At the initial examination, it may be difficult to tell.   Since many symptoms of severe substance abuse mimic other psychiatric conditions, the person must go through a withdrawal from alcohol and/or drugs before the physician can accurately assess whether there's an underlying psychiatric problem also.

IF A PERSON DOES HAVE BOTH AN ALCOHOL/DRUG PROBLEM AND AN EMOTIONAL PROBLEM, WHICH SHOULD BE TREATED FIRST?

Ideally, both problems should be treated simultaneously.   For any substance abuser, however, the first step in treatment must be detoxification - a period of time during which the body is allowed to cleanse itself of alcohol or drugs.   Ideally, detoxification should take place under medical supervision.   It can take a few days to a week or more, depending on what substances the person abused and for how long.

Until recently, alcoholics and drug addicts dreaded detoxification because it meant a painful and sometimes life-threatening "cold turkey" withdrawal.   Now, doctors are able to give hospitalized substance abusers carefully chosen medications which can substantially ease withdrawal symptoms.   Thus, when detoxification is  done under medical supervision, it is safer and less traumatic.

WHAT IS NEXT AFTER DETOXIFICATION?

Once detoxification is completed, it's time for dual treatment; rehabilitation for alcohol or drug problem   and treatment for the psychiatric problem.

Rehabilitation for a substance abuse problem usually involves individual and group psychotherapy, education about alcohol and drugs, exercise, proper nutrition, and participation in a 12-step recovery program such as Alcoholics Anonymous.   The idea is not just to stay off booze and drugs, but to learn to enjoy life without these crutches.

Treatment for a psychiatric problem depends upon the diagnosis.   For most disorders, individual and group therapy as well as medications are recommended.   Expressive therapies and education about the particular psychiatric condition are often useful adjuncts.   A support group of other people who are recovering from the same condition may also prove highly beneficial.   Adjunct treatment, such as occupational or expressive therapy, can help individuals better understand and communicate their feelings or develop better problem-solving or decision-making skills.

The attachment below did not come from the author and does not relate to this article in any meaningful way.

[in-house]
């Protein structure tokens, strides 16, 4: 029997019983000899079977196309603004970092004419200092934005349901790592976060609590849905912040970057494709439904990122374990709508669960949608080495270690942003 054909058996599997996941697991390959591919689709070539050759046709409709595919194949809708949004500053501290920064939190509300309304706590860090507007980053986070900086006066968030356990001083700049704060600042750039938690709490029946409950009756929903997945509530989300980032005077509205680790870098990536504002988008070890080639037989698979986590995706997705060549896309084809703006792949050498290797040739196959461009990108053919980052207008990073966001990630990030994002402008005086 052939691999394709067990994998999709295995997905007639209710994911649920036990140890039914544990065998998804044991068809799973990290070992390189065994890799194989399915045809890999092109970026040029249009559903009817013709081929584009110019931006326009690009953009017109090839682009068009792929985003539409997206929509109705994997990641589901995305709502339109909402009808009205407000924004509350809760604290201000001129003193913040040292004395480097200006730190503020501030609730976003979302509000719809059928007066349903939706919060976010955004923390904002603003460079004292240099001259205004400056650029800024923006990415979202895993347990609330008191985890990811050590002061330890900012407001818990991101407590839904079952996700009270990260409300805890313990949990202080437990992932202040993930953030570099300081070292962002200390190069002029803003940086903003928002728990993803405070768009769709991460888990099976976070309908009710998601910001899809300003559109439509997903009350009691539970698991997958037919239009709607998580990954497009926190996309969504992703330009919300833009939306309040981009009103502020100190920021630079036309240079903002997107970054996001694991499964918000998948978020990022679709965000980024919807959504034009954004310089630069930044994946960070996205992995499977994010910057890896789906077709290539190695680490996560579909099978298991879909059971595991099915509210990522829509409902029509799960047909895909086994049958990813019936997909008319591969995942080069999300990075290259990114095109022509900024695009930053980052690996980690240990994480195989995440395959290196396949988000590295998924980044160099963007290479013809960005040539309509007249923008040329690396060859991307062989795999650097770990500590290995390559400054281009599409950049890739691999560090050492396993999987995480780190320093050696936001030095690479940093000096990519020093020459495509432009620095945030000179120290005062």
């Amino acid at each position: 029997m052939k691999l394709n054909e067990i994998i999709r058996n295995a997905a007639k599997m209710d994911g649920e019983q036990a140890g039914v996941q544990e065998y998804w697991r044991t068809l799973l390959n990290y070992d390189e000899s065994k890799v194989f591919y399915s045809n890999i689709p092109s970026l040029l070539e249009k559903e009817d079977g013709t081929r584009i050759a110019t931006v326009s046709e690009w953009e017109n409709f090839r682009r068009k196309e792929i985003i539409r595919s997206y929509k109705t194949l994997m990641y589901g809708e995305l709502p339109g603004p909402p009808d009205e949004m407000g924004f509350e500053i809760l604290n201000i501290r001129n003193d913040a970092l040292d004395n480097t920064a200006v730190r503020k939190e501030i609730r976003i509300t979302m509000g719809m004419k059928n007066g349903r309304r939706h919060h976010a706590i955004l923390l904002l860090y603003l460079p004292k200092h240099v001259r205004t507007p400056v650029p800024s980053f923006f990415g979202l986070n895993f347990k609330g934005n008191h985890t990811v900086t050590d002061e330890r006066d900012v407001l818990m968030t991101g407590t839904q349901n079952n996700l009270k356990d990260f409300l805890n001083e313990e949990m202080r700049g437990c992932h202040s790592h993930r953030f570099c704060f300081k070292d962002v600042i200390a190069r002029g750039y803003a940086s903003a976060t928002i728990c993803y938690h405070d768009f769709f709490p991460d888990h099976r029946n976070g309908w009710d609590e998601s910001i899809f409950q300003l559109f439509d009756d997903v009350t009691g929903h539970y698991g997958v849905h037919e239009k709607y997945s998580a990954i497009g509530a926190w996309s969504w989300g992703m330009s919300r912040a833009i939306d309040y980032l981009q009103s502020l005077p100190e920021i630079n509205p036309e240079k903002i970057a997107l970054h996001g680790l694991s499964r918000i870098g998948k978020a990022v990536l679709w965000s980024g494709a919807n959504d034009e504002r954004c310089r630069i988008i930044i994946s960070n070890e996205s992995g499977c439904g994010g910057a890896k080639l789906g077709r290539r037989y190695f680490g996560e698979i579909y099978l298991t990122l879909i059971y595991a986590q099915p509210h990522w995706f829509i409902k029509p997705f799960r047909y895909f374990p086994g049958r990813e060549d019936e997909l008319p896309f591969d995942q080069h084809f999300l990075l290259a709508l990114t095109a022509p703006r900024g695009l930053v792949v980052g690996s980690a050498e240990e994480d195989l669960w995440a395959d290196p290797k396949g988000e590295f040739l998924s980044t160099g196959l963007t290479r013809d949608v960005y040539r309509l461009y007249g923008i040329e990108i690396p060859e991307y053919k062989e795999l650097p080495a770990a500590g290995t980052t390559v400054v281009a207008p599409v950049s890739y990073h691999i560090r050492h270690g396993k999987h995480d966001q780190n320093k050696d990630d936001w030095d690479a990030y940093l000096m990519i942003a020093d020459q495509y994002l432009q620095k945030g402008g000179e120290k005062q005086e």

HOW CAN FAMILY AND FRIENDS HELP WITH RECOVERY FROM THE SUBSTANCE ABUSE?

According to Mental Health America, they need to learn to stop enabling.   Enabling is acting in ways that essentially help or encourage the person to maintain their habit of drinking or getting high.   For instance, a woman whose husband routinely drinks too much might call in sick for him when he is too drunk to go to work.   That's enabling.   Likewise, family members or friends might give an addict money  which is used to buy drugs, because they're either sorry for him or afraid of him.   That's enabling also.

When  family and friends participate in a recovery program, they learn how to stop enabling.   If they act on what they've learned, the recovering substance abuser is much less likely to relapse into drinking or taking drugs.      

Woman talkingGET HELP

If you have questions about dual diagnosis (co-occurring disorders), or wish to make an appointment for yourself or a loved one, please contact our Behavioral Health Access & Information Line at (404) 613-3675.     A clinician from the Fulton County Department of Behavioral Health & Developmental Disabilities is  available Monday thru Friday from 8:30 AM to 5:00 PM, and can assist you.   After hours, please call the Georgia Crisis and Access Line at 1-800-715-4225.